Tammy Boyd, MPH, JD, is an established health care executive with proven expertise in government relations, political compliance, and advocacy. She has extensive experience in creating and executing federal legislative policy strategy and facilitating outreach to members of the United States House of Representatives and the United States Senate.
Boyd most recently served as managing partner for TKB Global Strategies, LLC /Watts Partners, where she successfully executed government affairs strategies through engagement of the U.S. House of Representatives, U.S. Senate, and federal agencies such as the Food and Drug Administration, Department of Health and Human Services, Centers for Medicaid and Medicare Services, and Department of Veteran Affairs.
Boyd received a MPH degree from Emory University School of Public Health and a Juris Doctorate degree from American University, Washington College of Law.
Founder and CEO
Cherisse Scott has been working in the Reproductive Justice movement for more than 10 years. She came to know the framework of reproductive justice as a woman in need of a safe abortion. Her experience of being misguided by services offered through a crisis pregnancy center posing as an abortion clinic set in motion the work she would commit to and women she would fight for.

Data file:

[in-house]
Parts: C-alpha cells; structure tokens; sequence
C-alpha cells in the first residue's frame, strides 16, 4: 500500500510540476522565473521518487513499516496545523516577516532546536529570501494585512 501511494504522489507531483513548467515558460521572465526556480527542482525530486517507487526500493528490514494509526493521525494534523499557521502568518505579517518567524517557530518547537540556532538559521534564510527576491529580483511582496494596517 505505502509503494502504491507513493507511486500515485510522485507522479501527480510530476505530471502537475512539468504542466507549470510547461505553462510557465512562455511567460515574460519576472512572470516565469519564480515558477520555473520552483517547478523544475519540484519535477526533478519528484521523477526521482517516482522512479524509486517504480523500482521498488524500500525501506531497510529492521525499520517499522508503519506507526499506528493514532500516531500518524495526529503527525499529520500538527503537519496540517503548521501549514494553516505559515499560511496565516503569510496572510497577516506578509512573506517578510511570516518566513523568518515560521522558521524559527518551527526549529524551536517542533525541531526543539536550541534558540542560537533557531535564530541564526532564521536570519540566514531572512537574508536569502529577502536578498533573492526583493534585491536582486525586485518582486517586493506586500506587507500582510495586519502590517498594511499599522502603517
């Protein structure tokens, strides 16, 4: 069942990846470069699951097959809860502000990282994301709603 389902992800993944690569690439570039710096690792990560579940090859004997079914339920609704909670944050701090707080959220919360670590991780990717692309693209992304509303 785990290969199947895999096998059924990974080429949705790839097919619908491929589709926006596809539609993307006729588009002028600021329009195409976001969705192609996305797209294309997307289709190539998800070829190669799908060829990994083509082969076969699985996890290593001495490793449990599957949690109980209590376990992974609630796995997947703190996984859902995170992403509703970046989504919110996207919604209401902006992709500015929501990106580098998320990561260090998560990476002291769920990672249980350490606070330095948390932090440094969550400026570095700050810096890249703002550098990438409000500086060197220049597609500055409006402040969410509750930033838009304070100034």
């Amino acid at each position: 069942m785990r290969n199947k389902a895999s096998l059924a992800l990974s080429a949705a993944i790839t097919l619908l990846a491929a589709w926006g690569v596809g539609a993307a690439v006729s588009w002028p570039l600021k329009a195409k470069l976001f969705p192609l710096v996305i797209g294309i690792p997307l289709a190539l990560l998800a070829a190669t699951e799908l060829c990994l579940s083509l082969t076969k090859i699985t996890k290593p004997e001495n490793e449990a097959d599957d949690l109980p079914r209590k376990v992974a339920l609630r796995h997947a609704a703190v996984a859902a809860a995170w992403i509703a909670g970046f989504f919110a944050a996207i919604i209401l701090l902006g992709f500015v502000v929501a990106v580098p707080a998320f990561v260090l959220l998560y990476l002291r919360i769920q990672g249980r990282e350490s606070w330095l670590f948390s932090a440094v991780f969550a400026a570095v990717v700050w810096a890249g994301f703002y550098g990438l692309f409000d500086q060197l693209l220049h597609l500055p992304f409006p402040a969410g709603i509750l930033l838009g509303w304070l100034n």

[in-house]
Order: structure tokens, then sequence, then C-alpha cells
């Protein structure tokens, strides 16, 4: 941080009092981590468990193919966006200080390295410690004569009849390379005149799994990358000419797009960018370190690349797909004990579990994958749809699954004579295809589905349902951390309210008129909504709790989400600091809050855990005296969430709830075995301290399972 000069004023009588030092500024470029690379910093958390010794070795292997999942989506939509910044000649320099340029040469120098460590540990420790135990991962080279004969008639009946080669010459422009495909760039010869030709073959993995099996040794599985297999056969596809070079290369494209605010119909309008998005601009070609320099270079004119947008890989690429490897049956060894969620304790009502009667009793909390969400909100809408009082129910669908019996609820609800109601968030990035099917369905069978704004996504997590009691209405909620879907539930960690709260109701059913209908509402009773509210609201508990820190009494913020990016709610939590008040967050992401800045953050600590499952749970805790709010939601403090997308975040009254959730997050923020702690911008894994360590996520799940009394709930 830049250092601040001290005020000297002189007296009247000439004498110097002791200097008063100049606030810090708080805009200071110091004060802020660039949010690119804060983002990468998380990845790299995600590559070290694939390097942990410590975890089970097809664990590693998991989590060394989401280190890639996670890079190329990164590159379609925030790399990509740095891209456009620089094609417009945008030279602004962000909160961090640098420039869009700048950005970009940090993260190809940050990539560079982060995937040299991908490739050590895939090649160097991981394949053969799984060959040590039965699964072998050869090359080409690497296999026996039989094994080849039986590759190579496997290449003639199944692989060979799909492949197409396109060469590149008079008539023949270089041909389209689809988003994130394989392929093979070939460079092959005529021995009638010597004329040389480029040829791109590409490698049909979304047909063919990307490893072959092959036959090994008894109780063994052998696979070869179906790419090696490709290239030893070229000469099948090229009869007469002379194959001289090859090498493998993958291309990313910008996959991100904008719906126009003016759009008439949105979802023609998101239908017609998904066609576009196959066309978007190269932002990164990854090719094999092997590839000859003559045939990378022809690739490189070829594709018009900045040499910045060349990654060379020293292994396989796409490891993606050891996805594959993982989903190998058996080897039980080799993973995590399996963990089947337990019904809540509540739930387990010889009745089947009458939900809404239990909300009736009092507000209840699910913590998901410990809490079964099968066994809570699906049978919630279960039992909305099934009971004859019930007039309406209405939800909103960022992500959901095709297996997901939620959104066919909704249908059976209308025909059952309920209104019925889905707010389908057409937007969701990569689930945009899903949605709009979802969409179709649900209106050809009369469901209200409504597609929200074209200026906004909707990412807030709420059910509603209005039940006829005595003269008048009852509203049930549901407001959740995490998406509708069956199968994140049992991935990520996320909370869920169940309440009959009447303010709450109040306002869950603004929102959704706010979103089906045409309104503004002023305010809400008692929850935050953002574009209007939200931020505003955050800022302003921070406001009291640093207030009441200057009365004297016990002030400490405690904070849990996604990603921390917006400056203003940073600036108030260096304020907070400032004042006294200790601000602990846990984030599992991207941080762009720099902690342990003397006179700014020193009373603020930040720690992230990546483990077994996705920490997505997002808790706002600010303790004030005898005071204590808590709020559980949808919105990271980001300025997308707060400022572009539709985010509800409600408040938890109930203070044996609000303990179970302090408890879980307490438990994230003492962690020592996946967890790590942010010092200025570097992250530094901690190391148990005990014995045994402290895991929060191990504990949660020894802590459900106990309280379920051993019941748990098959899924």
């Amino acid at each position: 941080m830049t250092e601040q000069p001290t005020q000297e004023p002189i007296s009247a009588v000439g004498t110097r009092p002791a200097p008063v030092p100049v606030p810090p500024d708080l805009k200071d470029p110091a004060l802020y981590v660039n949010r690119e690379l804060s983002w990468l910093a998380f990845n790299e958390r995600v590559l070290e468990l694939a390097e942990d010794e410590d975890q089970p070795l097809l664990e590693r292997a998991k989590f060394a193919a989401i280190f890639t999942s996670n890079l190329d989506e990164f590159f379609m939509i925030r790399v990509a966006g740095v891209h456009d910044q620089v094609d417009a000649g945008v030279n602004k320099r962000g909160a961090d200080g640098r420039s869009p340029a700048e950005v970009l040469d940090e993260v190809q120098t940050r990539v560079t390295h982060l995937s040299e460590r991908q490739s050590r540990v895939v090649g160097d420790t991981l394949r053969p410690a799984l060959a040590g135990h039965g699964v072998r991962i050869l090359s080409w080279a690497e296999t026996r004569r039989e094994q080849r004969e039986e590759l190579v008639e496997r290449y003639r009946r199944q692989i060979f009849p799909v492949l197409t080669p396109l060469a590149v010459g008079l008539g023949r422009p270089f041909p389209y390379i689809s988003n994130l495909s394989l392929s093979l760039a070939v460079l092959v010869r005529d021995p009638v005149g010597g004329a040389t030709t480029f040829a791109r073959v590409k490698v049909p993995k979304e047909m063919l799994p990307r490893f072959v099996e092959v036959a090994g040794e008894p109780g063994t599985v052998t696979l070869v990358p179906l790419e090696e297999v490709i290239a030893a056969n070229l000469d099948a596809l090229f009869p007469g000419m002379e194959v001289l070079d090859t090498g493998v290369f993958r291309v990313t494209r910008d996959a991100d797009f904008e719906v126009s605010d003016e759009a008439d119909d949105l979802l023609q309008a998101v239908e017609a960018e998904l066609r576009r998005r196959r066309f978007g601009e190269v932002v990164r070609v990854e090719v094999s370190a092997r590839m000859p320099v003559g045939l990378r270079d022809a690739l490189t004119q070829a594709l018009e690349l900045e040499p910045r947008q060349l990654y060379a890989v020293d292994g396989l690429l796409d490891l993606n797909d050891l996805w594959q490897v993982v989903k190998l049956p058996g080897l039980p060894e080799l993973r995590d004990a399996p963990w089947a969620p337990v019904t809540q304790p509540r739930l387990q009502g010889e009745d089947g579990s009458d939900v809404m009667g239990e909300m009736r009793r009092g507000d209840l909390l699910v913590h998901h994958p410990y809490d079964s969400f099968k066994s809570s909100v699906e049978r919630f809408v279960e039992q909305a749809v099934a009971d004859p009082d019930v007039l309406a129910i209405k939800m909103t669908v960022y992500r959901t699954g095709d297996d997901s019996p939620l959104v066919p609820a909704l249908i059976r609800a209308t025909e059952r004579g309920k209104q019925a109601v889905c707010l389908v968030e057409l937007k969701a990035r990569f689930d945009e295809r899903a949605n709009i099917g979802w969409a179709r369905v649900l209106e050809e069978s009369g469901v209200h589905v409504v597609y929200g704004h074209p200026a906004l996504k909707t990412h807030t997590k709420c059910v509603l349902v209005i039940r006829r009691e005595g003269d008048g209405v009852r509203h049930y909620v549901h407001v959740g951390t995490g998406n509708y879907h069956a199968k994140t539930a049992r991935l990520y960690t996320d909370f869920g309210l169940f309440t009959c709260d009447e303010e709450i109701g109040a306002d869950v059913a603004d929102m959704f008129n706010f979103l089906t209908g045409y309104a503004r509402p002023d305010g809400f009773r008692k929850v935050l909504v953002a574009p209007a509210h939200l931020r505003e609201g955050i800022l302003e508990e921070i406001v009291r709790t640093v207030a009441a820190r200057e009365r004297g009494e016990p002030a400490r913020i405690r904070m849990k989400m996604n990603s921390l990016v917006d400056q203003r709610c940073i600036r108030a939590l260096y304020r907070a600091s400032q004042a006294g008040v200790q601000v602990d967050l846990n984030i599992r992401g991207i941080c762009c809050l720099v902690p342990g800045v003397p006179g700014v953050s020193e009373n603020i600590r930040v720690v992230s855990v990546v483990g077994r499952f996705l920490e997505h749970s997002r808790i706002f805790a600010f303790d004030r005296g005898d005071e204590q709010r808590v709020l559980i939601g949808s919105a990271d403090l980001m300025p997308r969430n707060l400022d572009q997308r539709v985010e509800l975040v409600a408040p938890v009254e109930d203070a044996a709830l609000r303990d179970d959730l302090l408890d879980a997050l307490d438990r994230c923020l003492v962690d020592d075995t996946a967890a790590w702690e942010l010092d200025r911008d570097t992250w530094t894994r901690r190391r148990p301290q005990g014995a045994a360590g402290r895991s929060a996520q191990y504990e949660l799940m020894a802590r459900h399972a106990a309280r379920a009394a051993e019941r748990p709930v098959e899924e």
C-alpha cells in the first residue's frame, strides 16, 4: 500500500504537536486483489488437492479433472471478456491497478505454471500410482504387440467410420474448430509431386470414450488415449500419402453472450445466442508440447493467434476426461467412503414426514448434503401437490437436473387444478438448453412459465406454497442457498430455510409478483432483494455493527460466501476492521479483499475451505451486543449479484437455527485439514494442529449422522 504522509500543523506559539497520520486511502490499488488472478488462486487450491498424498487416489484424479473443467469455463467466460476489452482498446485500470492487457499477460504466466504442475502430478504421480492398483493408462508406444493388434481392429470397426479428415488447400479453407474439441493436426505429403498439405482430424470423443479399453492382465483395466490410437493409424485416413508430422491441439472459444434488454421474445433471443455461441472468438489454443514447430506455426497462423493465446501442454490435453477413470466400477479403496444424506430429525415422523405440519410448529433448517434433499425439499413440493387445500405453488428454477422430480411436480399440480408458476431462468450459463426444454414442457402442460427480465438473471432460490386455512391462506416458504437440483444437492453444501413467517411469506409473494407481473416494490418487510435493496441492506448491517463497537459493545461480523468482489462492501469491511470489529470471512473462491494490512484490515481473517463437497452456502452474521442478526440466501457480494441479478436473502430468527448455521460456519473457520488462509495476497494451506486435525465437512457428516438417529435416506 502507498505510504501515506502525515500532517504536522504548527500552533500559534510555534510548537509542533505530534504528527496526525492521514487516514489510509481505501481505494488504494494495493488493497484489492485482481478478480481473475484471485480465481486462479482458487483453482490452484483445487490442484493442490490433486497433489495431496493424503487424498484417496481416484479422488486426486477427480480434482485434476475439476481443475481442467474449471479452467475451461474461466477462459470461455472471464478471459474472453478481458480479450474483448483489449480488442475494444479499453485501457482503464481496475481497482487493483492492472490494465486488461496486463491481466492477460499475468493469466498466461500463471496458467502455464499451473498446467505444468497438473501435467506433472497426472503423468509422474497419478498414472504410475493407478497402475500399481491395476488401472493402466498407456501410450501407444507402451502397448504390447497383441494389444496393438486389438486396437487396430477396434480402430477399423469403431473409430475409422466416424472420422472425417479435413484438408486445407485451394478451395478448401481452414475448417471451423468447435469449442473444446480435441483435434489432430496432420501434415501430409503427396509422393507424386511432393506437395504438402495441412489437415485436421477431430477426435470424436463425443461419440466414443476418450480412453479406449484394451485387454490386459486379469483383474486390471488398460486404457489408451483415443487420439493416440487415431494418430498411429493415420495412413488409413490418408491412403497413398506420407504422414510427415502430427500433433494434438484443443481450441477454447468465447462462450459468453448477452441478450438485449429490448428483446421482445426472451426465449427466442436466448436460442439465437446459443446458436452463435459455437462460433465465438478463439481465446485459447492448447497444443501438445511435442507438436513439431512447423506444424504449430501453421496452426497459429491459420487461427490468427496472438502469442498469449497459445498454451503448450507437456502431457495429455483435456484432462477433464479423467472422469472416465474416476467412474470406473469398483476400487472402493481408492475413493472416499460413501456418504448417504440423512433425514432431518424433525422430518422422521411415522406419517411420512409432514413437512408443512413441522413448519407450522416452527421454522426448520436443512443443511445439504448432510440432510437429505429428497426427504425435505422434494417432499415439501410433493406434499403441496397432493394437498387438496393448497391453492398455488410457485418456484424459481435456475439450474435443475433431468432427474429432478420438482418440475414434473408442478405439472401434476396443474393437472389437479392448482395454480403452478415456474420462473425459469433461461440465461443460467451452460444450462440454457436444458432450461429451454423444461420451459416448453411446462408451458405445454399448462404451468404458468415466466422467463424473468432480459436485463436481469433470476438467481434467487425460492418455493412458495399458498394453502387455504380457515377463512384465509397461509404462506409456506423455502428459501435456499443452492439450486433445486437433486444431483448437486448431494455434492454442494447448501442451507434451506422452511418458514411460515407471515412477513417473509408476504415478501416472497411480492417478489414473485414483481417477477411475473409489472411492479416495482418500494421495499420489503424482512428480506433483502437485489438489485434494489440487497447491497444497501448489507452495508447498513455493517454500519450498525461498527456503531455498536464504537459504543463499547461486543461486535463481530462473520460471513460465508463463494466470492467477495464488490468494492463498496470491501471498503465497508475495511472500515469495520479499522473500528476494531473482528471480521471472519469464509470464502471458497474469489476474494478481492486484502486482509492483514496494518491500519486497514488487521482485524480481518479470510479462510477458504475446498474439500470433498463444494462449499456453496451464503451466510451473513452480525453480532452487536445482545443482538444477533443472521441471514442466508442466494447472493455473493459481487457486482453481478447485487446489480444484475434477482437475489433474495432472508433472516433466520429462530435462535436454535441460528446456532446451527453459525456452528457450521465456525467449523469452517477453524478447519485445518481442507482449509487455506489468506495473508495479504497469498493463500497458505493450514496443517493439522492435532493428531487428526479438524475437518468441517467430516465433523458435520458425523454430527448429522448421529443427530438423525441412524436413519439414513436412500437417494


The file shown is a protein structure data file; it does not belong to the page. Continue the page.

As a black woman, Scott knows exactly what it is not to have the necessary social supports in order to make informed decisions about her reproductive health. In that same spirit, Scott also knows how life changes positively when a woman is empowered with access and information about her reproductive and sexual health.
In 2011, Scott relocated to Memphis, Tenn., and founded SisterReach, the only Reproductive Justice organization in the state. With the visionary support of her mother and grandmother, SisterReach focused on empowering women and girls of color, poor women, rural women, and their families. Some of SisterReach’s accomplishments under Scott’s leadership include releasing its 2015 report on the need for comprehensive sexuality education for southern youth of color, its pro-woman billboard campaign in opposition to anti-abortion billboards erected in Memphis targeting black men, and the rollout of a state and nationally based clergy cohort partnering with and training faith leaders on social justice issues.
Public Health Specialist II
Alaska Division of Public Health, Section of Women's, Children's, and Family Health
Stacy Collins, MSW
Associate Director, Health Systems Transformation
The Association of Maternal & Child Health Programs